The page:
Basel Country has become the latest canton to abolish a preferential tax system for rich foreign residents. A similar proposal in canton Bern failed to win over a majority on Sunday, but the criteria for beneficiaries were tightened.
Just over 61 per cent of voters in Basel Country approved an initiative by the Social Democrats, according to official results.
In canton Bern, a parallel proposal was rejected by a two to one majority. However, 53 per cent of voters agreed to introduce a minimum tax level of SFr400,000 ($432,000) to be eligible for the privilege.
Basel Country currently has 16 beneficiaries, while there are about 230 such taxpayers in canton Bern, mainly residents of the mountain village of Saanen-Gstaad, including Formula One tycoon Bernie Ecclestone and French rock star Johnny Hallyday.
The ballot box decisions come just days after Basel City’s cantonal parliament decided to scrap the preferential tax system.
Under the scheme wealthy foreigners are taxed on their estimated cost of living instead of the stated combined annual income and wealth.
Over the past three years, five of the 26 Swiss cantons have scrapped the scheme, while another five have voted to keep the special tax but decided to raise the bar for beneficiaries.
The calculation rate was increased to up to ten times the annual rental value of the residence, instead of the current five, and the minimum level of income for beneficiaries was set at SFr600,000 a year in some cantons.
Moves to abolish the preferential tax system are still underway in at least three additional cantons, including Geneva.
Old and rich
Opponents of lump sum taxation, mainly from leftwing parties, argue the preferential treatment violates the constitution, while supporters are concerned that Switzerland could lose its competitive edge on fiscal matters. They argue stricter regulation would lead to an exodus of wealthy taxpayers.
The tailor-made system was first introduced in western Switzerland back in 1862 and became popular in the first half of the 20th century across the country, allowing the authorities to tax mainly non-Swiss, retirement age residents who generate their income abroad.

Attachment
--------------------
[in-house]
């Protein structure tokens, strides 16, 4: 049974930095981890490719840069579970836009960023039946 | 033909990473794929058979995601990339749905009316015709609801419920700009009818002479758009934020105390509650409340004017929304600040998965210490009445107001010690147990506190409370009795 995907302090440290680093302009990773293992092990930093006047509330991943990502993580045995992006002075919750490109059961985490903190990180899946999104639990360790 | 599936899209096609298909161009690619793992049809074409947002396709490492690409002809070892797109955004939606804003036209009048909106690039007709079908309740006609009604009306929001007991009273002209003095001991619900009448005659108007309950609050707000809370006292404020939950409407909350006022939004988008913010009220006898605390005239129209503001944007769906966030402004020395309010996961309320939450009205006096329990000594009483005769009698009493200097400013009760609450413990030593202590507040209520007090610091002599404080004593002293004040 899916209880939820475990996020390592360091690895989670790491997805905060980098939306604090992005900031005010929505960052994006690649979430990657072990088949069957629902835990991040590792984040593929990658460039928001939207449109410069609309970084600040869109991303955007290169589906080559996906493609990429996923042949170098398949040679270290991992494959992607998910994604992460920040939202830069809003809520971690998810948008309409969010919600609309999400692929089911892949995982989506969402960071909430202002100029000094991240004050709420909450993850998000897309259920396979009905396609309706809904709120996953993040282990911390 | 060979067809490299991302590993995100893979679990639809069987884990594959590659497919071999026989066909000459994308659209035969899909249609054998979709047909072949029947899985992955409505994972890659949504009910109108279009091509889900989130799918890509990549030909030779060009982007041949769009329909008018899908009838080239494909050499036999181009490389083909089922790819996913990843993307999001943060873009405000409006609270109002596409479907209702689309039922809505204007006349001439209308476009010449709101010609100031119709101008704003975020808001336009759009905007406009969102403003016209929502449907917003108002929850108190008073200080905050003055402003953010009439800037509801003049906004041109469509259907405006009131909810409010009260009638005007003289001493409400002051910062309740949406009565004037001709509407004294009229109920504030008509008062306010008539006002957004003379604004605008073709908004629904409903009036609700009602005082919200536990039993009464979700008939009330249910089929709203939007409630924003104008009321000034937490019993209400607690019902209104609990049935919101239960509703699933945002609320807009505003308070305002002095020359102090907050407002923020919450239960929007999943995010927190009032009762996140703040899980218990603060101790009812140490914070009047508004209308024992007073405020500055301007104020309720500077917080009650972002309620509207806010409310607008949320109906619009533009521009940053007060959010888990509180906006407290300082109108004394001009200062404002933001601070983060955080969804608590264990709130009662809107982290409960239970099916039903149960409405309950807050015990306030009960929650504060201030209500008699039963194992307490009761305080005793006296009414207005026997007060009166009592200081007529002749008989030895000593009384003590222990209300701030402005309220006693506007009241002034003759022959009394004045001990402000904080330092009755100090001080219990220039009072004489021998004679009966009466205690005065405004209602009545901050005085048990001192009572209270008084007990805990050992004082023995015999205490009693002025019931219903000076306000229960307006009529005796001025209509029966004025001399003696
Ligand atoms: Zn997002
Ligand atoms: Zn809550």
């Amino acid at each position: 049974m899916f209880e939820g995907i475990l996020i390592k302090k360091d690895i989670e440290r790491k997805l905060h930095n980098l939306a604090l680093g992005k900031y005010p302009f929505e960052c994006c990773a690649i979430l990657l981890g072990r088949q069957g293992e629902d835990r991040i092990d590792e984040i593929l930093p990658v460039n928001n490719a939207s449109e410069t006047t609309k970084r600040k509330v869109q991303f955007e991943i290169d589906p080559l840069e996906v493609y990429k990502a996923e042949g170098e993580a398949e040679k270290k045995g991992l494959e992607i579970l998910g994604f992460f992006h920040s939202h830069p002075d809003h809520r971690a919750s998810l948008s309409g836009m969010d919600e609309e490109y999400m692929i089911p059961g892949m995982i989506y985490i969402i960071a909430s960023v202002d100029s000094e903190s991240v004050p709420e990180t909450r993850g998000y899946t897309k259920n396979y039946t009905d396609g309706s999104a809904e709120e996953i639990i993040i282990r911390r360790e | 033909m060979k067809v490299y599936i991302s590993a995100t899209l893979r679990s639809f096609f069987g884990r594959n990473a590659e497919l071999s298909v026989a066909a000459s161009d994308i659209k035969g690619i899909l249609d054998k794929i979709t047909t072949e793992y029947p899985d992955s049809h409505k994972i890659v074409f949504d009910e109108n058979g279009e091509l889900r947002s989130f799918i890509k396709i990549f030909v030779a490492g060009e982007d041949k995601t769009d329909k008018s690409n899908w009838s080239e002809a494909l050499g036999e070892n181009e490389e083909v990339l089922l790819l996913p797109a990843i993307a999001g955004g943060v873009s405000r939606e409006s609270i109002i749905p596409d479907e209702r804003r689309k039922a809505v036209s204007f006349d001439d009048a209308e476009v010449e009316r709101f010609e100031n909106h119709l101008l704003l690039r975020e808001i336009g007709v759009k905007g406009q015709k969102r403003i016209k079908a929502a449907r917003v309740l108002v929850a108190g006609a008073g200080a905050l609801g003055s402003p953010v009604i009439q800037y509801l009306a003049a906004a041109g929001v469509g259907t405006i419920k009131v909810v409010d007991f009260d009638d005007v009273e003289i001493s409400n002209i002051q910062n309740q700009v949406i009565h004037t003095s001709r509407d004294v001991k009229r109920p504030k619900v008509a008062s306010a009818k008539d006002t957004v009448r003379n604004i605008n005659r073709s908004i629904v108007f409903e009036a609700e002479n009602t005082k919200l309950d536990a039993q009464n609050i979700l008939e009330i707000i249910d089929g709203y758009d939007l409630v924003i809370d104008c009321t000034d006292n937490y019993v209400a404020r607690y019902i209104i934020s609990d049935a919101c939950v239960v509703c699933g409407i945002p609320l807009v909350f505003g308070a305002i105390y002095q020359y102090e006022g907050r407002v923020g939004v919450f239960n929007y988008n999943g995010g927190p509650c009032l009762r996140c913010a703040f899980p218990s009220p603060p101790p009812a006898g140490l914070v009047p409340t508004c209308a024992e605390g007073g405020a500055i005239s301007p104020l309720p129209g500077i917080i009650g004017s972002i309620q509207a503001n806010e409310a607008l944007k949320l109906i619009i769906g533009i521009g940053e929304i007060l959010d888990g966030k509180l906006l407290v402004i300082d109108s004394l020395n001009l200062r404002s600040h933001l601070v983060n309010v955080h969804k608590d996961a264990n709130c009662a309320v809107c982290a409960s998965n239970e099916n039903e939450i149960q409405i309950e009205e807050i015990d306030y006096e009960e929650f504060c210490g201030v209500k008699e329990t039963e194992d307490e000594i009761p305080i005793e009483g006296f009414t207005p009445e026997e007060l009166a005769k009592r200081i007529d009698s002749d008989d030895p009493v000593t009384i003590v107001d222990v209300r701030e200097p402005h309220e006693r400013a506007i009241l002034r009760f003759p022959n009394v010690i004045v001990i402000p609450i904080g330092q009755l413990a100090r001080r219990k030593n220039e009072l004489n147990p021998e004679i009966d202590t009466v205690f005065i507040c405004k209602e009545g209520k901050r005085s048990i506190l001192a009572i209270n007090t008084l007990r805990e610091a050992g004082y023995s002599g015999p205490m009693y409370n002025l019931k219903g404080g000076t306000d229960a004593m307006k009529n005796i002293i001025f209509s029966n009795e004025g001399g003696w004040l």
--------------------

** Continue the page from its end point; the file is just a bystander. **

However, criticism against foreigners paying proportionally less tax than ordinary citizens has been increasing since the global financial crisis.
In a 2009 ballot box upset, voters in canton Zurich decided to do away with the preferential fiscal status. It set off a series of moves in other cantons which traditionally have wide-ranging autonomy.
Under Switzerland’s federalist system, taxes are due to the cantonal, communal as well as the federal authorities but at different rates.
At a nationwide level, parliament decided to set the federal lump sum tax on the basis of seven times the rental value of a property, instead of five. Only people with an income of at least SFr400,000 annually qualify for such a tax privilege.
During debates in both chambers over the past two weeks, opponents of the reform – mainly from the People’s Party and the Radicals - tried to stall implementation of the amendment and sought exemptions for beneficiaries over the age of 65.
Finance Minister Eveline Widmer-Schlumpf defended lump sum taxation as a realistic compromise based on clear criteria. She also acknowledged that the system is increasingly contested.
“The reform is in line with the fiscal policy of the cantons and aims to boost acceptance of lump sum taxation among critics of the system.”
She dismissed claims that abolition of the scheme will automatically lead to a slump in revenue.
“The example of Zurich shows that benefits and disadvantages even out at the end of the day,” she told the House of Representatives during the autumn session.
Revenue from lump sum taxes at a federal level could even increase by 50 per cent to SFr230 million with the reform, she estimated.
On several occasions both chambers have dismissed attempts to ban lump sum taxation.
However, the Alternative Left party has been pushing for a nationwide ballot on the issue. It hopes to submit the necessary signatures for its initiative next month.
A total of about 5,450 people, most of retirement age, currently benefit from the special status, earning Swiss tax authorities total revenue of about SFr668 million in 2010, according to official data.
The tailor-made system is easy to handle – the authorities do not have to make a special effort to evaluate foreign taxpayers – as a recent editorial in the Neue Zürcher Zeitung newspaper pointed out.
The respected daily, which is traditionally close to the business community and the centre-right Radical Party, also stressed that the tax indirectly helps finance more than 20,000 jobs, particularly in remote regions and mountain resorts.
Lump sum taxes
Beneficiaries must live at least six months and one day in Switzerland and have their principal residence in the country.
They must be making Switzerland their tax home for the first time, or have lived outside the country for at least ten years.
They must not be employed within Switzerland.
Most of the 5,445 beneficiaries (official data from 2010) live on Lake Geneva or in mountain resorts, mainly in cantons Vaud, Valais, Geneva, Ticino, Graubünden and Bern.
Estimates put the figure at 5,600 beneficiaries.
The Organisation for Economic Co-operation and Development (OECD) last January called on Switzerland to abolish the lump sum tax system.